8 thoughts on “Does this Smell Funny to You?”
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I don’t see how we can infer that dogs have self-recognition from this single study, though it is an interesting one. How do we parse out self-recognition from simply something that went from smelling familiar now smells different and therefore requires a lot of investigation. I don’t have any difficulty imagining that that could just as easily elicit the behavior seen here. An example comes to mind. I have a circle of dead tree stumps in the backyard where I eventually plan to have a fire pit. One evening I was sitting on my porch when I noticed that one of the stumps was out of place and possibly split. Not only did I comment to my friend and then later spend quite some time sitting there trying to figure out whether I had just thought they were somewhere else or something had moved and if so, how, but I went outside and moved them around to see if it seemed like they had been sitting in those spots for long or not. I would love to hear thoughts from a neuroscientist of some kind as I imagine that things that are known/routine get stored away in a different part of our brain and don’t get much attention paid to them so that when something IS different, it may be quite noticeable or even alarming.
Second thought – as soon as I read anise, I wondered if the owners had been questioned about whether their dogs participated in scent work since anise is one of the odors used in the sport. In the methods section, I found this:
“The dogs were brought by their owners to a designated room at
the Port Chester Obedience Training Club (PCOTC) in White Plains,
New York. In preliminary observations, dogs whose owners had not
participated with them in nosework, scent games, or scent work did not
reliably approach the stimulus canisters nor were some dogs able to
separate from their owners to do so. Therefore, only dogs whose owners
encouraged their dogs’ sniffing behaviour were used in the study; they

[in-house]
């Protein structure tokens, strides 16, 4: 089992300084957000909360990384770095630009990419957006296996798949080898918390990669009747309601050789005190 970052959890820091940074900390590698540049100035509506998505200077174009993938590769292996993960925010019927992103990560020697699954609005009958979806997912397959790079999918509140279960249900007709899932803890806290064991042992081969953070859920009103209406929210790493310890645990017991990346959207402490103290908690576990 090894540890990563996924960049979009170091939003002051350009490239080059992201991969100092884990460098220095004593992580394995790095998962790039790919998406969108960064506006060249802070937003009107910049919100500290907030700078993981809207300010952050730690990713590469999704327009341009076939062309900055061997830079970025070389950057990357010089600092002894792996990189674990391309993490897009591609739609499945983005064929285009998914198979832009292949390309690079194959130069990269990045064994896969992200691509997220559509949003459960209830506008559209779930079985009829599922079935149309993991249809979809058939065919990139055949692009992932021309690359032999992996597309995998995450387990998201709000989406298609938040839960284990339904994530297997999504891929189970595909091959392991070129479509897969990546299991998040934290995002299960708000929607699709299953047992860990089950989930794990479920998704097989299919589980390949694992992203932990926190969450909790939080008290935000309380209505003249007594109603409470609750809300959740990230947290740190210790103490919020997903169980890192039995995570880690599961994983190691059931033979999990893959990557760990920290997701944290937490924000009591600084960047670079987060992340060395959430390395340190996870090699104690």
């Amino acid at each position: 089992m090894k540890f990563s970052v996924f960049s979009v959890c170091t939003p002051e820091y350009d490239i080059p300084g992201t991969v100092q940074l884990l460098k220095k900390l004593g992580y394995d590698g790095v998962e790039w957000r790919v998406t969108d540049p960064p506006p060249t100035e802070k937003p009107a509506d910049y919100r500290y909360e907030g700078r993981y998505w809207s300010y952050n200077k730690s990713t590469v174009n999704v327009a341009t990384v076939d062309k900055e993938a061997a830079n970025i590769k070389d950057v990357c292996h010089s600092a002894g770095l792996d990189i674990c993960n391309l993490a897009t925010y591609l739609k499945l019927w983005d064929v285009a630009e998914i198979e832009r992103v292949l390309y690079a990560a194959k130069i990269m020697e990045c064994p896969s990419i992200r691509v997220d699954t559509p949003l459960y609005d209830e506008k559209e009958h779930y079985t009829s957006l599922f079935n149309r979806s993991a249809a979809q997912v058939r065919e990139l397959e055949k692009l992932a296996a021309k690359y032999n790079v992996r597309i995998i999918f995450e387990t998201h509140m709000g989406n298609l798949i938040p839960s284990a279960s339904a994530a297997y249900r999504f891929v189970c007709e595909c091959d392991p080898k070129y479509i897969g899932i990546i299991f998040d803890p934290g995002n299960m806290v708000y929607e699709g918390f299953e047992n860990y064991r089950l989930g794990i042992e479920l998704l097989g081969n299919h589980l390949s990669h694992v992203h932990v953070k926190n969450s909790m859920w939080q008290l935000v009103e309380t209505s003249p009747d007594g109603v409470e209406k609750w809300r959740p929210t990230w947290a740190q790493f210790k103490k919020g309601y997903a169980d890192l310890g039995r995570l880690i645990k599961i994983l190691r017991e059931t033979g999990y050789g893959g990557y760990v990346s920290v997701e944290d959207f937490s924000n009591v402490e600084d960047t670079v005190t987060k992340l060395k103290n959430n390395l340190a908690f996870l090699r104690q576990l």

were recruited via PCOTC electronic mailings. All subjects were familiar
with the facility and had participated in at least one class in the
sport of nosework with their owners at PCOTC before.”
This is *very* concerning to me. Even if these dogs hadn’t been trained specifically on anise, they have been trained to locate an odor that they don’t really encounter elsewhere in their life so it makes sense to me to that an unexpected odor would warrant further investigation in a way that an unfamiliar dog smell (which nosework dogs are trained to work past) wouldn’t.
None of this necessarily discounts your overall points about cognition, but to state that we now know dogs are self-aware from this study seems like a really big jump.
I’ve always wondered this and this article certainly gives a full array of opinions and views. That’s like if dogs really miss you as the owner, I watched some news documentary maybe it was 60 minutes where it stated, the dog actually misses your scent not by the visualization of your being. So they did a test where the owners left for work for the day and then came back to an excited dog. When they left the owner’s shirt with his scent, the dog did not notice or care when the owner came back. This kind of reinstates that point, that it’s all about scents and that visually looking in the mirror they wouldn’t recognize themselves.
But — but — one’s humans’ scents are all over the house. The dog could go anywhere and still get their person’s scent, no need for a shirt. I wonder who did the research ansd how they tested for it? In a laboratory, or in the dog’s normal place where it stays when their person is absent?
Nice! Seems like a more rigorous version of the “yellow snow” experiment that ethologist Mark Bekoff and his dog Jethro conducted and that I covered in my blog a few years ago: https://animalwise.org/2011/08/16/the-yellow-snow-test-for-self-recognition/…
Great point, Peter. I agree that there are some limitations to these tests, both the mirror and the urine tests (and the authors do discuss these in their paper). I love your point about mirror learning not being natural (as I am sure you know, the MSR tests typically require pre-test exposure to mirrors), while urine sniffing is a naturally selected-for behavior. Perhaps we will see some additional work with the comparison that you mention!
Intriguing. I haven’t got around the paywall yet, but here is an important difference between the mirror tests and the urine tests – no animal naturally sees its mirror image, but dogs, and mammals in general, are adapted to smelling and recognising their own urine and other scent marks, and so should be naturally good at it. I’m not sure whether that affects the conclusions – certainly it opens the door to an “instinctive” unconcious mental process. A more rigorous control would have been to compare the impact on sniffing time between modified own urine and modified stranger urine – if the dogs recognised self as self they would have shown more extra interest in their own modifed urine than in modified stranger urine.
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Ah, now, this makes me think.
Has anyone tested to see if dogs can recognise other individual dogs when seen in a mirror??
I know that at least my own dogs can recognise individuals (humans, other dogs and cats) through glass which would eliminate smell as the identifier.